Shug’s concept of God, on the other hand, is much more personalized and empowering. Unlike Celie, Shug does not ascribe a race or gender to God. Instead, Shug believes that each individual manifests God in his or her own way. Celie’s recognition that she has control over her concept of God and does not have to blindly accept the religious viewpoints that are handed to her is an important step in her quest for autonomy and self-respect.

Celie’s assertion of herself comes forcefully in this section. Her defining moment, the speech she gives to Mr. ______, contrasts sharply with her former silence. Celie’s assault on Mr. ______ releases years of pent-up emotion and hurt that had been silenced. Mr. ______ tries to counter by stripping Celie of her sense of self, as he has throughout the novel. He tells her that as a poor, black, and ugly woman, she is “nothing at all.” But Celie’s sense of self is strong enough that she is no longer a helpless object, so she resists Mr. ______’s proclamation, reinterpreting his words in a defiant context: “I’m pore, I’m black, I may be ugly and can’t cook. . . . But I’m here.” The fact that Celie’s speech inspires Mr. ______ to reassess and rebuild his life shows that Celie’s attainment of self-respect has truly broken a cycle, not only liberating Celie, but others as well.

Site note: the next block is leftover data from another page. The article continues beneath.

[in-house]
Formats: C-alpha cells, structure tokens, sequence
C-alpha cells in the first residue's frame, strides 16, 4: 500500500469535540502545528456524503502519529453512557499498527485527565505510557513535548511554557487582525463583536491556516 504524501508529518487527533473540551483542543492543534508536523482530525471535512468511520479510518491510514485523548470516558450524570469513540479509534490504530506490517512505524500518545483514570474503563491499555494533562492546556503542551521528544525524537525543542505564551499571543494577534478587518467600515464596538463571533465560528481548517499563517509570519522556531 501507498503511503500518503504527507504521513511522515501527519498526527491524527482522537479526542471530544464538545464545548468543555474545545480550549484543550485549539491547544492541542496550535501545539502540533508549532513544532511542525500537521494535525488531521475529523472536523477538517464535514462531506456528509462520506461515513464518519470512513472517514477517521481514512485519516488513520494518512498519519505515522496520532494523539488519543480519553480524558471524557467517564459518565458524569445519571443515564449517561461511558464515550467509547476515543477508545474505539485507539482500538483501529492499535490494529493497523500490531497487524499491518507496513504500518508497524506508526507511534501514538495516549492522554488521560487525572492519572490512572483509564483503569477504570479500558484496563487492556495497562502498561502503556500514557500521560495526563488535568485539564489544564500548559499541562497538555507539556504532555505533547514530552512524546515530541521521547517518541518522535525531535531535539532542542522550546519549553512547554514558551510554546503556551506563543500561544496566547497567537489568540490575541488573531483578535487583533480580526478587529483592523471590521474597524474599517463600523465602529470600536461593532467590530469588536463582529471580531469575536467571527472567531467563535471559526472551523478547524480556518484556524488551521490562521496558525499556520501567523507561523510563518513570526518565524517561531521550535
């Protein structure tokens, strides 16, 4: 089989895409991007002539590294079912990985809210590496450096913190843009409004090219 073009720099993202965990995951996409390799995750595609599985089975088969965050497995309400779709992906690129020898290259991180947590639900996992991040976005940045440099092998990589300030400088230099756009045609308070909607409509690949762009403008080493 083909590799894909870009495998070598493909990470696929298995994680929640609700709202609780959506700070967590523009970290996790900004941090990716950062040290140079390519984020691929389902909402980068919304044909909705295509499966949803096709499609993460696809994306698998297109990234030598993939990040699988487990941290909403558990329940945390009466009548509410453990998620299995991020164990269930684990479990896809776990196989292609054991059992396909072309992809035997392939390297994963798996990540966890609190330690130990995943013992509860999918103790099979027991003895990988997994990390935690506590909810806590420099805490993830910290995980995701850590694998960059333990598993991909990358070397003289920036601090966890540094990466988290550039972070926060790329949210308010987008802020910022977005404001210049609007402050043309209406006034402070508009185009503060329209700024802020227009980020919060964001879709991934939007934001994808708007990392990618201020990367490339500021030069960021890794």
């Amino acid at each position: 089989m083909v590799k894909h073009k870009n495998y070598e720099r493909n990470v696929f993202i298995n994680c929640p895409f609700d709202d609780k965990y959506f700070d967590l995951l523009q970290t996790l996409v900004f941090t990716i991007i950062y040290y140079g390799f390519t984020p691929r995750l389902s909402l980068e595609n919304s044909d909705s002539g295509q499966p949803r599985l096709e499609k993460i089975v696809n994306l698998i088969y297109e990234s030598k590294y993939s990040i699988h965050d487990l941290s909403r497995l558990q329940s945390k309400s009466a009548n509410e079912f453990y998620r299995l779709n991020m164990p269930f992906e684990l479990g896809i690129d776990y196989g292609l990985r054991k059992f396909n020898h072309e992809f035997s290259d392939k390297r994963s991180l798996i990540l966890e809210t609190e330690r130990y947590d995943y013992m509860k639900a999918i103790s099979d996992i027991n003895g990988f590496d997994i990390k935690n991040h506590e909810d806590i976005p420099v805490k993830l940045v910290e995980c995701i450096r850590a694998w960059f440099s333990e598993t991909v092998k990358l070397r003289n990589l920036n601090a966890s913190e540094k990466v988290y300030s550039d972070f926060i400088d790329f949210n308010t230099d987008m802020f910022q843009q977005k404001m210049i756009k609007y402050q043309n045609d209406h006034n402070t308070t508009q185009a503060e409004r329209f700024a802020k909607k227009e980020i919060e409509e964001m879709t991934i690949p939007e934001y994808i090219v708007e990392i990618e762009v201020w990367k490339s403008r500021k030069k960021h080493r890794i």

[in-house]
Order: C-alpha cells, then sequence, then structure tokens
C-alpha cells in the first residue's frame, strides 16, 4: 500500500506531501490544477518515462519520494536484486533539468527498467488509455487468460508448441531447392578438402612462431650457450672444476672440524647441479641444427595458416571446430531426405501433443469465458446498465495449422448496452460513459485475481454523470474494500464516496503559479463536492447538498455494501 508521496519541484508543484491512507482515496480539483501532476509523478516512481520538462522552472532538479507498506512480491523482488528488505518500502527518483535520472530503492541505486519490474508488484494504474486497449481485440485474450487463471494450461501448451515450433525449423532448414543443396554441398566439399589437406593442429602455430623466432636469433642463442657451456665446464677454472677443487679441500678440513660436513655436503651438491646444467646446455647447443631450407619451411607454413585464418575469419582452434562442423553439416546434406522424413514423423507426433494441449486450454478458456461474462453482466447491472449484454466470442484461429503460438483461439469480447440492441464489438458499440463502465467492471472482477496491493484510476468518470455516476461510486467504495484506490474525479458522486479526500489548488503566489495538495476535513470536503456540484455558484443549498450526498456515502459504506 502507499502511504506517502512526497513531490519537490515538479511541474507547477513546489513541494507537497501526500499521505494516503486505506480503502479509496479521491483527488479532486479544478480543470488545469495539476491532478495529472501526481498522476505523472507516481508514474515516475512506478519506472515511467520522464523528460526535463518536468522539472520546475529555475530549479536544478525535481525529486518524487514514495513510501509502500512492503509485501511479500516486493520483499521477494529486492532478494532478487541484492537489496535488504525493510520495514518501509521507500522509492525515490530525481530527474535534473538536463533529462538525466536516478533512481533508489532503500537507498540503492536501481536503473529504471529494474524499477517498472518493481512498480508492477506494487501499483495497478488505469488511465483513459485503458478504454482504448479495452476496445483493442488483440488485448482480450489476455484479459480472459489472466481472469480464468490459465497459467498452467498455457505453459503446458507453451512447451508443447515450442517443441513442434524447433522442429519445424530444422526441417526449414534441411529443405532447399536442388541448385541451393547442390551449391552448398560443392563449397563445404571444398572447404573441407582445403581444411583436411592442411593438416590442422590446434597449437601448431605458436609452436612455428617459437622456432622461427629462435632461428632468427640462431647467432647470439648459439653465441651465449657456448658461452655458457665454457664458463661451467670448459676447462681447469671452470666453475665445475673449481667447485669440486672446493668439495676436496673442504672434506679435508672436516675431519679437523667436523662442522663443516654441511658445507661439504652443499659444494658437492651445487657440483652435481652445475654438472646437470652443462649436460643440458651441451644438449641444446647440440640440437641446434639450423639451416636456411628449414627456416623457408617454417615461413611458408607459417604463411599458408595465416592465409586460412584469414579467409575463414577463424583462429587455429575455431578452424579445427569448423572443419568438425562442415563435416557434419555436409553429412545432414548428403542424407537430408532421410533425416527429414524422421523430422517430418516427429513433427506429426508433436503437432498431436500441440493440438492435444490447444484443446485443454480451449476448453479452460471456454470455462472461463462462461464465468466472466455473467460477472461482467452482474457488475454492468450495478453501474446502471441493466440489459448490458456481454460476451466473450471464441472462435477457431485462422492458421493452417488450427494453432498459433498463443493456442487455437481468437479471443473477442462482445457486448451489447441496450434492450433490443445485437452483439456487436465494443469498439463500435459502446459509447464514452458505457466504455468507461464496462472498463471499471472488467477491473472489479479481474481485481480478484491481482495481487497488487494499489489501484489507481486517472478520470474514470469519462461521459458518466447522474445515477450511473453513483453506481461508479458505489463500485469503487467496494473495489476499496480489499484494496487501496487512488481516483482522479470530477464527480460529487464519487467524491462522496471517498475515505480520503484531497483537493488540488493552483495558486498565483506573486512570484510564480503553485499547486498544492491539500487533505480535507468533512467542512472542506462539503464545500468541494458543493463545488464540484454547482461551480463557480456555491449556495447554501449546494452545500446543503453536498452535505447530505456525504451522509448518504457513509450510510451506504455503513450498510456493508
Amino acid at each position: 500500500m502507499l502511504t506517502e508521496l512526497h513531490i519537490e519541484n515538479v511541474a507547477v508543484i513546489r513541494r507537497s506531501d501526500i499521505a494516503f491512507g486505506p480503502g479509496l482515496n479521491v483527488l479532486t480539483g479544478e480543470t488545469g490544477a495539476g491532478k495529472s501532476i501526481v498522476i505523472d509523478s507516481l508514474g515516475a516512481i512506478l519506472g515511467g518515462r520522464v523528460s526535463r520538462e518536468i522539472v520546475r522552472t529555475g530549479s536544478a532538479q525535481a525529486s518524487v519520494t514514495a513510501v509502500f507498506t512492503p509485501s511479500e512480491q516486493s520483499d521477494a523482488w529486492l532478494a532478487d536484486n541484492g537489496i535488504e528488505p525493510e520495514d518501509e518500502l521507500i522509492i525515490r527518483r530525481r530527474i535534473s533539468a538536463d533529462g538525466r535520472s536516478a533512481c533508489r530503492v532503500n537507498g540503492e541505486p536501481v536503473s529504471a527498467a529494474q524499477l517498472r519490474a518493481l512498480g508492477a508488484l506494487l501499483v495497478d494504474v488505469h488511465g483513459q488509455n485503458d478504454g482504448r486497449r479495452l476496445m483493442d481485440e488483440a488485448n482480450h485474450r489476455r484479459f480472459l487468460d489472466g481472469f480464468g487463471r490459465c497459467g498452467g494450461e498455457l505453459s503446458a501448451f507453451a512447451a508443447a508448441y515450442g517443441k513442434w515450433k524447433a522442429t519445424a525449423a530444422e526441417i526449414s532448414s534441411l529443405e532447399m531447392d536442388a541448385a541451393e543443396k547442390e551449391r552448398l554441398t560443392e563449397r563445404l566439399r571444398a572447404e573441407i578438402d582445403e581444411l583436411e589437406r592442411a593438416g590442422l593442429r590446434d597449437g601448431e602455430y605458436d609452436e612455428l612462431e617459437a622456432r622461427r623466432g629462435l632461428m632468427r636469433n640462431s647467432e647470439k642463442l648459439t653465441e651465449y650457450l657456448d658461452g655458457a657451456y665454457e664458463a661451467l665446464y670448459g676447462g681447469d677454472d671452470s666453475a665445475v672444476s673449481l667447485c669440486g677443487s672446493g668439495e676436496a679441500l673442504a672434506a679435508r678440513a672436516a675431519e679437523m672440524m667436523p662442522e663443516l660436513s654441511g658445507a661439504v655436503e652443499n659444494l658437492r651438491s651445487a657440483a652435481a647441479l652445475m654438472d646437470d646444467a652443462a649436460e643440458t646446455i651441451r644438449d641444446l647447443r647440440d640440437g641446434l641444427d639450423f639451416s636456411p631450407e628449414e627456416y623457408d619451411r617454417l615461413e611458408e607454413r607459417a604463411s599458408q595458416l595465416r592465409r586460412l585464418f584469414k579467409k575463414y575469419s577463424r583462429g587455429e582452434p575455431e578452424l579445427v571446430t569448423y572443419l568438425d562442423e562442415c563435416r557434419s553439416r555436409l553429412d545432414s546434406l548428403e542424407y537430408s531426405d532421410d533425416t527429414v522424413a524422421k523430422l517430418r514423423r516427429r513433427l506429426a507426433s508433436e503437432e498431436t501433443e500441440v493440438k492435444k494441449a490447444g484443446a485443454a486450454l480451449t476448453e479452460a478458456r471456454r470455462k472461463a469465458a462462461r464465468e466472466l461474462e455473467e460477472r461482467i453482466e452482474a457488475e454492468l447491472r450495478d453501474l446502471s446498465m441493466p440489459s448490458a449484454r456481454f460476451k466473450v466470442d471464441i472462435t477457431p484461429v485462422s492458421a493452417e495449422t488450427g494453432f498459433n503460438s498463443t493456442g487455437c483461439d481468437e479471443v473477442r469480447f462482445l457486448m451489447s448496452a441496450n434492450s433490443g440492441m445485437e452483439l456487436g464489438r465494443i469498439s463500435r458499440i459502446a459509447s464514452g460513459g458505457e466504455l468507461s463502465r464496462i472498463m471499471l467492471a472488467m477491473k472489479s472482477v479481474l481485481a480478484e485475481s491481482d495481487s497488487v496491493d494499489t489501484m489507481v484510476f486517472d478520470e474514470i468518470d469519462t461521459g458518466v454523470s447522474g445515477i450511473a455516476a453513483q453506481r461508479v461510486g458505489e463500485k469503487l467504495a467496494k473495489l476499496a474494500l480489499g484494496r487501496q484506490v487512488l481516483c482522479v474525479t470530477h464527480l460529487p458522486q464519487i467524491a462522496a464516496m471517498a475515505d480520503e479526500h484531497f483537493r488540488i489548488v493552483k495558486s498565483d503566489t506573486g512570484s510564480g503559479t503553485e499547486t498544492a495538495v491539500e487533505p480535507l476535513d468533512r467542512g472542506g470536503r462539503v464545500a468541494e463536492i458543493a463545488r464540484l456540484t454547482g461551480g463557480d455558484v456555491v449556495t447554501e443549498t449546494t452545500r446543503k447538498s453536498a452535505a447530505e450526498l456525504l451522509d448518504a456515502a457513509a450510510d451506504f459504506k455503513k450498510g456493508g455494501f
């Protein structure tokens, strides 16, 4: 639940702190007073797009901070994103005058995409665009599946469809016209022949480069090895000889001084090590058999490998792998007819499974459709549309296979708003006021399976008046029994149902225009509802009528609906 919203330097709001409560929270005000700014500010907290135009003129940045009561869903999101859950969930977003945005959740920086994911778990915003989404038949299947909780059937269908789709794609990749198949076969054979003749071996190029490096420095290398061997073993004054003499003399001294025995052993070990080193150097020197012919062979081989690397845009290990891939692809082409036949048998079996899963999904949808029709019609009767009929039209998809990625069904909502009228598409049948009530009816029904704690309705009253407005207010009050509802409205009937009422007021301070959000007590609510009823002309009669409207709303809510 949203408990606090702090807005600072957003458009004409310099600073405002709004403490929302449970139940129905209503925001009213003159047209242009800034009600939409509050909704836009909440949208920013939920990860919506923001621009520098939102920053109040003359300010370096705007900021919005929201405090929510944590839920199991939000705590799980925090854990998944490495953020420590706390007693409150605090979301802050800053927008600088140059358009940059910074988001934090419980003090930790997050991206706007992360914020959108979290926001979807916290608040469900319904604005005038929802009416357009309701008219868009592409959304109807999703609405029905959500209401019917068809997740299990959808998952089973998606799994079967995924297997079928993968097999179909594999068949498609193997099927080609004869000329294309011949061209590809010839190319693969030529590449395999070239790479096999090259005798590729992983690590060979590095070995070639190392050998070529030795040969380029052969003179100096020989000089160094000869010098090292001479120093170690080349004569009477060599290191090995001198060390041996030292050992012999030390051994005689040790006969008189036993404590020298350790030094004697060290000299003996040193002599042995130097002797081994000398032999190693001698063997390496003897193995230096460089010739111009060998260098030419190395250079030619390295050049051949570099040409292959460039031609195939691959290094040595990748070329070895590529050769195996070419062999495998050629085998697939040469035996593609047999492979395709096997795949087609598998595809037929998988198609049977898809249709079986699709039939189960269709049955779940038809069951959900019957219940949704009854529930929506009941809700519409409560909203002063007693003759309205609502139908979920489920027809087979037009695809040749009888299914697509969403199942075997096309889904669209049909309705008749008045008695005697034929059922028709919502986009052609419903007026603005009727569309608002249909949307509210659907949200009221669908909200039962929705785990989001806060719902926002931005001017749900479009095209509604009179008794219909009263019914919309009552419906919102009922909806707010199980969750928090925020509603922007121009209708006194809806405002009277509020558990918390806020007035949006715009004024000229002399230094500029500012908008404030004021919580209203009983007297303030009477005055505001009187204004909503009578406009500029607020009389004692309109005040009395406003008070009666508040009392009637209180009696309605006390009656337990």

An equally important component of Celie’s empowerment is her newfound economic independence. Celie’s clothing design is a form of creative self-expression, but it is also a form of entrepreneurship and a means to self-sufficiency. Celie has taken sewing, traditionally a domestic chore, and turned it into an instrument of independence. Walker implies that such economic independence is crucial for women to free themselves from oppressive situations. When she inherits her family’s old property, Celie completes her independence, becoming a fully autonomous woman, with her own money, business, story, and circle of friends.